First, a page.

My training schedule typically involves some type of hard effort interval training either on Tuesday or Wednesday each week. I typically run alone due and these workouts were no exception. This approach has worked best because of my unpredictable schedule and admittedly, there is a big part of me that is intimidated by the idea of doing these workouts in a group setting. I have the perception that although I love to work hard, I am not fast and do not fit into these groups who train together at the track. But now with this breast cancer diagnosis heavy on my mind, this intimidation factor has been taken over by my desire to be with others. There is a running group that meets at the track most Wednesday mornings. Although this group is named the “Speedsters” which only reinforces the intimidation factor for me, I decided to put my fragile ego aside and just get out there. I knew that this group would likely be doing a workout that would be good preparation for the Charlottesville 10 Miler on that day as well. The assignment was to warm up for a couple of miles, then do 800’s x 6 with 1-2 min rest between. The target pace for the 800’s was supposed to be a little faster than target 10 miler pace. I had a secret goal to try to achieve a PR at this race with a time of 1 hour and 25 min. This would require a pace around 8:30. With this in mind, I thought if I could do these 800’s at about an 8:15 pace, that would be good, but challenging for me. I wasn’t positive that I could achieve these paces, but what did I have to lose. I was going to go for it. The cool thing that I discovered was that I could relax a bit and not spend unnecessary energy looking at my Garmin to make sure that I was hitting the desired pace. I decided to trust the group and just try to keep up. I did this and ended up really surprised by the splits I saw when I reviewed my Garmin data after the workout: 8:17; 8:09; 8:01; 7:55; 7:48; 7:42! I was delighted! This was significantly faster than I thought I was capable of achieving. And again, there must be something special about being with this group because although this felt like a good effort, it felt much more manageable than a typical workouts where I have been alone. I was also pleased to see the evidence that the hard work that I was putting into this training cycle was working! No doubt that I am sad that I will not be able to take this training all the way to the marathon that I had planned in May, but gratifying to know that my body is responding in such a good way.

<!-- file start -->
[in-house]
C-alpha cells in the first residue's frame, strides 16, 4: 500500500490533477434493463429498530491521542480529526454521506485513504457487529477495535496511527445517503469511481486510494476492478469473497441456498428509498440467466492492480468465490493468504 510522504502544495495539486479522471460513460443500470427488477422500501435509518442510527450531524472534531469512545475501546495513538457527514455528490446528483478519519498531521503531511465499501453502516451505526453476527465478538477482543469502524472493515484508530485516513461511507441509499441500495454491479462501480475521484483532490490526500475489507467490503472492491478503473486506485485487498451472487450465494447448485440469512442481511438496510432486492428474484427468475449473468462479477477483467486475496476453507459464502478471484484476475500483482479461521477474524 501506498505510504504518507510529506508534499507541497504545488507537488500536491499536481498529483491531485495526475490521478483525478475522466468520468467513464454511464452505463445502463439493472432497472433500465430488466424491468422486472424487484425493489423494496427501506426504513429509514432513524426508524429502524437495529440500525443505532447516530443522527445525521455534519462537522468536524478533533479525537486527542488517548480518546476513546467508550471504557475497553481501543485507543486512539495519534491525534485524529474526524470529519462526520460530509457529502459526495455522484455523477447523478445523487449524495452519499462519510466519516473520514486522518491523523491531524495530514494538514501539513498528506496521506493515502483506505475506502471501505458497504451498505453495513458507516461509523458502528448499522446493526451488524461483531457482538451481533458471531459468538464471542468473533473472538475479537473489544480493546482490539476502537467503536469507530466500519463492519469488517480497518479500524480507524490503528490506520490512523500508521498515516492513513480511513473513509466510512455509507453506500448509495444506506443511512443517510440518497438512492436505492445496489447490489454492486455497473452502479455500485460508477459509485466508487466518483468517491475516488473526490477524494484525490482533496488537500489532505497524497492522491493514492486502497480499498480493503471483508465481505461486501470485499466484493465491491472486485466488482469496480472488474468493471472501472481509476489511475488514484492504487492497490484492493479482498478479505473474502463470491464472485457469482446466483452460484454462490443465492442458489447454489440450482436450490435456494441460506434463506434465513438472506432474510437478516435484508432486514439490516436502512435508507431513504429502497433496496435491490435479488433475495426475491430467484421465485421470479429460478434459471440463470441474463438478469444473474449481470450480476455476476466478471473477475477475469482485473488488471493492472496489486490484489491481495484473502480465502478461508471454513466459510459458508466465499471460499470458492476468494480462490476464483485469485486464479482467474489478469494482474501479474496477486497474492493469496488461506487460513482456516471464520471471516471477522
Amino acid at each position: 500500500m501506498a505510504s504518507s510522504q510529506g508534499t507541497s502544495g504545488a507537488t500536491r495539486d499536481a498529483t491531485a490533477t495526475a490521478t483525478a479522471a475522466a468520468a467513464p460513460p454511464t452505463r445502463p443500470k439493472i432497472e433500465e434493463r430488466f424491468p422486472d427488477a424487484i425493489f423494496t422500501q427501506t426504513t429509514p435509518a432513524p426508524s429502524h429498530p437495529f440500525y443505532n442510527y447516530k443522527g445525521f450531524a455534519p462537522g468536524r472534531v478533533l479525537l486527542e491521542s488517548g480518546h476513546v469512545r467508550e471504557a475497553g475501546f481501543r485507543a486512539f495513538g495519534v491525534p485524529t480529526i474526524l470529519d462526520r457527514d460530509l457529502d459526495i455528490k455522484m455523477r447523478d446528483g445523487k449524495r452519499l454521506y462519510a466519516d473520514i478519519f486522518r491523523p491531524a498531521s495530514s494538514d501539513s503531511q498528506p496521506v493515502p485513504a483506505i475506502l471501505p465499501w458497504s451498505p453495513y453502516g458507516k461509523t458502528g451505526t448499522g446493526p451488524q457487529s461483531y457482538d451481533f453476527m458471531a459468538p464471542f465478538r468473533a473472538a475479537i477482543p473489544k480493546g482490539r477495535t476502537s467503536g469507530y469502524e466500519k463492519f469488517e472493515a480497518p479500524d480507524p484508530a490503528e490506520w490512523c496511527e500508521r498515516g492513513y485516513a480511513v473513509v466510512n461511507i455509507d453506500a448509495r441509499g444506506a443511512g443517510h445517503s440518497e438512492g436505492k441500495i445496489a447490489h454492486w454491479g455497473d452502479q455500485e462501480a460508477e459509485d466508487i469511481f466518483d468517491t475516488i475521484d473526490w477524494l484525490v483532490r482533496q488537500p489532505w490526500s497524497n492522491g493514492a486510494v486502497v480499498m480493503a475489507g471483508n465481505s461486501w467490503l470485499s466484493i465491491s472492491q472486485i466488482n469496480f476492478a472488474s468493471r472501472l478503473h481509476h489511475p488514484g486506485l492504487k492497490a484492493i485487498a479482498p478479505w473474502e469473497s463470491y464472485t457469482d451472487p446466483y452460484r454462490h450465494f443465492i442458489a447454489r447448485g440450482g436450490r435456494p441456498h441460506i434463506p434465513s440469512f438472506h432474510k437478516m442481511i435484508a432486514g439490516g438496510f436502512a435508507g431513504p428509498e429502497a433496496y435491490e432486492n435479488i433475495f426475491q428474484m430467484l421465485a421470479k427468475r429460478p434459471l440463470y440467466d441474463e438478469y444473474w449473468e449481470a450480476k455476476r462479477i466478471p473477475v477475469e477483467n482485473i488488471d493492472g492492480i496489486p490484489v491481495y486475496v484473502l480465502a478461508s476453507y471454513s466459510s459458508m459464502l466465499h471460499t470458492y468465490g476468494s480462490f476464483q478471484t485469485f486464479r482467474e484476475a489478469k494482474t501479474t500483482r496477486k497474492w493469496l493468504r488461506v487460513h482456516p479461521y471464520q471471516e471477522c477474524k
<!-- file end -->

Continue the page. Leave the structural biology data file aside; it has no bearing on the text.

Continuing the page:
WELCOME TO MY EXPERIMENT
Hanging on to Fitness and a Few Strands of Hair Through Breast Cancer Treatment
I am a Medical Oncologist, a wife, a mother of 4, runner of 12 marathons training to run my 13th with a goal to qualify for Boston when the diagnosis of breast cancer caused a significant detour in my well-planned life. When I asked for guidance on how to continue to stay fit while receiving treatment, I received blank stares and found little data. While I never intended to be in this experiment, I find myself now generating my own data about fitness through the diagnosis and treatment of breast cancer. I am writing this in hopes to help others who find themselves in this same situation.